A dialogic model of conversations about risk: Coordinating perceptions and achieving quality decisions in cancer care
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We propose that academic scholarship and clinical practice should conceptualize communication about risk as a dialogic and relational process. This conceptual paper addresses how clinical decisions about cancer treatment are impacted by different risk perceptions. Patients and health care providers base their risk perceptions on analytic or experiential reasoning processes. However, most risk communication research in the clinical context only examines the transmissive and persuasive communication of these different risk perceptions. This transmissive communication results in a monologic model that limits the opportunities for patients and clinicians to incorporate their perspectives into a shared understanding. The dialogic model of risk communication contributes to a quality cancer care decision because it creates open space to find connections between patient values and clinical evidence while allowing the parties to have a satisfactory level of involvement. The final section of the paper describes theory behind a dialogic perspective and offers guidelines for how to implement it in risk communication to improve clinical decision making.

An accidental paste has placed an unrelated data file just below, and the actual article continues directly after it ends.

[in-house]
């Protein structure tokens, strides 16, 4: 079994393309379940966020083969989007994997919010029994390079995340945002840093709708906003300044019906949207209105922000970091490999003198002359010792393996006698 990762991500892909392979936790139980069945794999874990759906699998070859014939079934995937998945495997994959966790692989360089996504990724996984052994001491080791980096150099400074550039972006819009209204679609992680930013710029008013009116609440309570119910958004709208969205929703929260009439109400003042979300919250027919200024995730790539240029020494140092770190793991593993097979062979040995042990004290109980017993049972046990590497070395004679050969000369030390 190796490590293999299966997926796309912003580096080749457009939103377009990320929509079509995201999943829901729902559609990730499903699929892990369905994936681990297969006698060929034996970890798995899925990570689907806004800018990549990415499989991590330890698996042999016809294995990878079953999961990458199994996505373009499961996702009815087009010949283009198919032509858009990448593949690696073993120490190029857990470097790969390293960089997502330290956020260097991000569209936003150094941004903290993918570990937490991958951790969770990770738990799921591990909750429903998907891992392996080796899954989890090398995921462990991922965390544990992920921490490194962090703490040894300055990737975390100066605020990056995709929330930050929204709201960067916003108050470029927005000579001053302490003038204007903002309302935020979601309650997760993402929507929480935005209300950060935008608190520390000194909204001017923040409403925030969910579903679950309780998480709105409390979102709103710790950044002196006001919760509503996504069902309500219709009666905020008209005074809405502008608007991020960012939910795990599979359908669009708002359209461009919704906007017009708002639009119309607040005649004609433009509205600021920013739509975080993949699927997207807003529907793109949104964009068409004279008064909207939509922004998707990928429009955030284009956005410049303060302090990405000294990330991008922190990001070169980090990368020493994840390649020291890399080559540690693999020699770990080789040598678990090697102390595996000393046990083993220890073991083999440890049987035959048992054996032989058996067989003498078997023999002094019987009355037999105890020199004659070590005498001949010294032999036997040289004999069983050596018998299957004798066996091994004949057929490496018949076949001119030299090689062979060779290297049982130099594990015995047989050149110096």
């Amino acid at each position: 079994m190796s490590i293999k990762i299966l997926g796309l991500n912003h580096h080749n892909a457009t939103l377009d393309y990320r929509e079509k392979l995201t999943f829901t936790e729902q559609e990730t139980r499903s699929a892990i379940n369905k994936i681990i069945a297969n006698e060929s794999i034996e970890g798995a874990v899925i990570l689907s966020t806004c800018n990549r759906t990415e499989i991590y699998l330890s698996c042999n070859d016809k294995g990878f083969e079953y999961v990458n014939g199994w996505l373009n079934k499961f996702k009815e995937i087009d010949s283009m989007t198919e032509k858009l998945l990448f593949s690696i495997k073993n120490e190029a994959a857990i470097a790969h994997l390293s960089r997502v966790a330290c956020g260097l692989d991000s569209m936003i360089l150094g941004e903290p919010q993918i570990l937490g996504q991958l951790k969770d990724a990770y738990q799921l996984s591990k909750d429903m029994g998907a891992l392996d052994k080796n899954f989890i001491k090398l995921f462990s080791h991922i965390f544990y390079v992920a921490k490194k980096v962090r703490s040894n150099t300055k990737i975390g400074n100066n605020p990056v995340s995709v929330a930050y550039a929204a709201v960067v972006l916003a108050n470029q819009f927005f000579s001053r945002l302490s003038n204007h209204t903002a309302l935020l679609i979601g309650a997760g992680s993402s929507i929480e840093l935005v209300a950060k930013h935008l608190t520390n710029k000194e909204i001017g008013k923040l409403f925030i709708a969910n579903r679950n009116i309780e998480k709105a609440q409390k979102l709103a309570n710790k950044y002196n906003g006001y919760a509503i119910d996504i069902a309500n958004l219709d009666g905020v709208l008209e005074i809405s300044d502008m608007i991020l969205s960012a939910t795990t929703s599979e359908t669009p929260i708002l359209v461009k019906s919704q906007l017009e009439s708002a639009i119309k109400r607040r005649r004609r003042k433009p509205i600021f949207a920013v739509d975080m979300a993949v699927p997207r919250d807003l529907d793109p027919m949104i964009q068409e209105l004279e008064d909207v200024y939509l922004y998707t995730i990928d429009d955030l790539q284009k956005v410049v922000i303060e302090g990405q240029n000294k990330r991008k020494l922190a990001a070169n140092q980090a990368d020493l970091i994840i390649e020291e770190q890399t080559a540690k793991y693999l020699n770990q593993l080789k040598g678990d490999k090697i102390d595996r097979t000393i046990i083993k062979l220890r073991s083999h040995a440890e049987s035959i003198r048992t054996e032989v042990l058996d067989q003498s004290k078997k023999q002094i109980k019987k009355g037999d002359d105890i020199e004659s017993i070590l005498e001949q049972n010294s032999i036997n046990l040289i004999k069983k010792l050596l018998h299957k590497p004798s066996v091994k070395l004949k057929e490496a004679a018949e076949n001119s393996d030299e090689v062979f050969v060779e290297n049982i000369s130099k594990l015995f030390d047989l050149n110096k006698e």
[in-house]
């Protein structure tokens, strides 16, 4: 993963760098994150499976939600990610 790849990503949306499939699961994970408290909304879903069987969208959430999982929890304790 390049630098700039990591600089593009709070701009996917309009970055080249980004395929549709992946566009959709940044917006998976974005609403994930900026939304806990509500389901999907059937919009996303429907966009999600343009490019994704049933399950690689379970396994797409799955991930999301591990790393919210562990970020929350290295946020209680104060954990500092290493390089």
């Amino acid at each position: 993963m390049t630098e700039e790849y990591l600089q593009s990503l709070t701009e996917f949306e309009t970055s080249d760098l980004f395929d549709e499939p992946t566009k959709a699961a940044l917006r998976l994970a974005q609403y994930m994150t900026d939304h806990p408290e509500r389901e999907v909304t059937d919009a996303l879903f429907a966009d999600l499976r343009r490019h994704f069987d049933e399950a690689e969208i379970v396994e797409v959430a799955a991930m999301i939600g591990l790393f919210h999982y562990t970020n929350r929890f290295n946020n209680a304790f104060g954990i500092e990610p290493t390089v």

author list (cited authors)
Collins, D. L., & Street, R. L.